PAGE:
With the ink on the election programmes barely dry and members expecting to force changes during the upcoming conferences of the political parties, is it too soon to predict where the country is heading after 15 March 2017? Not at all, some broad conclusions can already be drawn. Like in healthcare. Much has already been said about whether or not to maintain the system and the own risk. But what does the political establishment have in store when it comes to other important themes, such as prevention, care innovation and private capital? And will be the parties be paying due attention to the latest healthcare issue – cybercrime?
Fat and sugar: a time for choices
VVD (right-wing liberals) wants to control healthcare costs by stimulating a healthier lifestyle, especially by ensuring that sufficient information is available to youths. The liberals are not expected to introduce enforcement measures, however: “We want to retain the current age limits for alcohol and tobacco. We do not want to introduce fat or sugar taxes or patronising labels to influence behaviour.”
But potential coalition partners of VVD hold (significantly) different opinions. Take D66; also liberal, but clearly more inclined to apply soft pressure when it comes to prevention. The party advocates an active food policy “… teaching healthy patterns during the early years through better nutritional information, protecting children against marketing and impulse buying of unhealthy products, and giving adults sufficient choice, in company restaurants, for example”.
D66 has no official position as regards sugar and fat tax. CDA (Christian Democrats), does, however: it wants to ban sugary drinks from schools, and come to binding agreements on reducing sugar, salt and fat in food products, “… for example, by introducing a sugar tax”. PvdA (Social Democrats), on the other hand, leaves it more open and raises the discussion to EU level: “A greater commitment is needed among the European partners to reduce the level of sugar, salt, artificial additives and saturated fats in our food. Together with the food industry, we want to reach conclusive agreements on healthier food”. GroenLinks (GreenLeft) too is less strict than CDA, although the party does not shy from a threat: “If the current covenants do not lead to a healthier product range, statutory standards will be introduced to regulate the maximum level of salt, sugar and fat in products”.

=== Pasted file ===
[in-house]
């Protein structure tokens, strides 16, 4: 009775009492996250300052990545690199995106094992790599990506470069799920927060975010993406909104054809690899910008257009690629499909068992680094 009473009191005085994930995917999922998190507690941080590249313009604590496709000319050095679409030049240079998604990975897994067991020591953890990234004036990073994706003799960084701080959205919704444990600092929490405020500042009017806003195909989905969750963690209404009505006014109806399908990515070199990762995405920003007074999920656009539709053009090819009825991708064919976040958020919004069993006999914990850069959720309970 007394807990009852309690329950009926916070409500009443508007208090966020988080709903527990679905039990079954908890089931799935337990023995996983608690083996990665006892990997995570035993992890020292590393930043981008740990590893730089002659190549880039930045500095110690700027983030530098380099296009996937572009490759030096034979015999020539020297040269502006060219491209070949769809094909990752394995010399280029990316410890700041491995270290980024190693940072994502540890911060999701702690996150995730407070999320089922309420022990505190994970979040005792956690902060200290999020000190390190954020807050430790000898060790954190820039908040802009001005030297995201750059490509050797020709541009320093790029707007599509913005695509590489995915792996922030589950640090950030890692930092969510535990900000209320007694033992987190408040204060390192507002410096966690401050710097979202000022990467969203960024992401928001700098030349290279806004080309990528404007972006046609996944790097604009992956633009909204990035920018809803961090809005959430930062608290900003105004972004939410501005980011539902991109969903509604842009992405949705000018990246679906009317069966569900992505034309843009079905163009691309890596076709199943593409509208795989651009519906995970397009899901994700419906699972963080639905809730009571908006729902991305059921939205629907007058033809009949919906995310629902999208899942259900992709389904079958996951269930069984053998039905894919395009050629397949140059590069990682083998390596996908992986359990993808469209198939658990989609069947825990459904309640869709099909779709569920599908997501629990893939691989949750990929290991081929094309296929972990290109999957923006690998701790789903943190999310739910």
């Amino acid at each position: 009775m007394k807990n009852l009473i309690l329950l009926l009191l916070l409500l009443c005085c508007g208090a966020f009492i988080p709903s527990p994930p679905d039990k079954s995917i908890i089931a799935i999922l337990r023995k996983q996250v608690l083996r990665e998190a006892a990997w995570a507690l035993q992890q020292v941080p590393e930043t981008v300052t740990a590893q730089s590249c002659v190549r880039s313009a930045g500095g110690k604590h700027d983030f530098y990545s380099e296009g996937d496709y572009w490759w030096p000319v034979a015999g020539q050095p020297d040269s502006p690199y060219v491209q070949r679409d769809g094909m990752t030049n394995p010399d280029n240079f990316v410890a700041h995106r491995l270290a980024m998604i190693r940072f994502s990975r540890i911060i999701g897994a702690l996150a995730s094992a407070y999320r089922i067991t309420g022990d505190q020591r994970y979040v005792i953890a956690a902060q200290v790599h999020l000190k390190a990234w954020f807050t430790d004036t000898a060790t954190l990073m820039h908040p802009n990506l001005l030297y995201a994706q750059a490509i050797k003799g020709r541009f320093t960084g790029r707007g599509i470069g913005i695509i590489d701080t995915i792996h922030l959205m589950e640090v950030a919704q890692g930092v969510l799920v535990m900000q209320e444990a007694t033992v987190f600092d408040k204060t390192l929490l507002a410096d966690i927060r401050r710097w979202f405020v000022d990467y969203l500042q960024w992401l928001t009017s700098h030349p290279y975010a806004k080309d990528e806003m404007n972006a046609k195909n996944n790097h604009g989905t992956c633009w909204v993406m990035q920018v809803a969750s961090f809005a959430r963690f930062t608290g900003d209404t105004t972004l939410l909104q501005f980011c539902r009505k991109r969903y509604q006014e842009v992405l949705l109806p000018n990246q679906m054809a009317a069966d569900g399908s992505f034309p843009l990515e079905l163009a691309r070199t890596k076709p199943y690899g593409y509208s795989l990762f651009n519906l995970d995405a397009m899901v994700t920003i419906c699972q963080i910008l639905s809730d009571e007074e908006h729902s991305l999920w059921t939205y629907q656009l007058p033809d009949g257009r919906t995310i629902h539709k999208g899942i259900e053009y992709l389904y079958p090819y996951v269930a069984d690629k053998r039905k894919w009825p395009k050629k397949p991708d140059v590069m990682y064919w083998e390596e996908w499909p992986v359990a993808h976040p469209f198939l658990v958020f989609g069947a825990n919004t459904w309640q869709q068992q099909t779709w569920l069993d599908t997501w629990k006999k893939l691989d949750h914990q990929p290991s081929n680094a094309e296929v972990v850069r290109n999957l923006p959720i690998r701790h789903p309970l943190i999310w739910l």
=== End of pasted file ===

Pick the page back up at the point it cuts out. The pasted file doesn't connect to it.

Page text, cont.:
Opportunities for healthcare innovation
Many programmes applaud technical innovations, such as e-health applications for monitoring, diagnosis and data management – they might prevent an extra visit to the hospital. D66 devotes most attention to this and even states explicitly in its election programme: “Innovation offers all kinds of opportunity for the business community”. This party wants the Netherlands to lead the field in healthcare innovation, and wants to stimulate care providers to make more use of e-health solutions, such as patient portals and apps.
No private capital in health care
Of all the parties, only VVD and D66 are for attracting private healthcare investors. D66 would “under conditions” accept private capital in innovative healthcare, “… also because new investors can be an important source of innovation”. VVD is even more adamant: to ensure that healthcare in the Netherlands “becomes better every day”, it must be more attractive for private investors to invest in healthcare. “We can enable this by changing the law to allow the payment of return on those investments to investors”.
It does not, however, seem very likely that the two liberal parties will get their way when it comes to attracting private capital in healthcare. PvdA, SP (Socialists), GroenLinks and ChristenUnie (Christian Union) are vehemently opposed, but also CDA has, in this sense, shifted to the left: “To further curtail market forces in the healthcare sector, we want a ban on profit payments by healthcare insurers, healthcare institutions and hospitals. Money that is intended for healthcare must remain in healthcare or should lead to lower premiums and may not disappear as profit in the pockets of investors or shareholders”, says the CDA programme.
Cybercrime: the new healthcare issue?
In short: even though the elections are still four months away, probably followed by a long period of government formation, the position of the next government on healthcare already appears clear. But the government will also have to respond to fast upcoming social issues for which the parties have not yet formulated a policy. For example, the fact that cyber criminals are rapidly expanding their activities from the financial to the medical sector. While stolen intellectual property from pharmaceutical and biotech companies are a prime target, patient data is also coming under threat. Cybercrime: typically a subject that requires attention not only from the sector, but also government intervention.
This is a translation of the blog that was posted on the website of the trade journal Zorgvisie.
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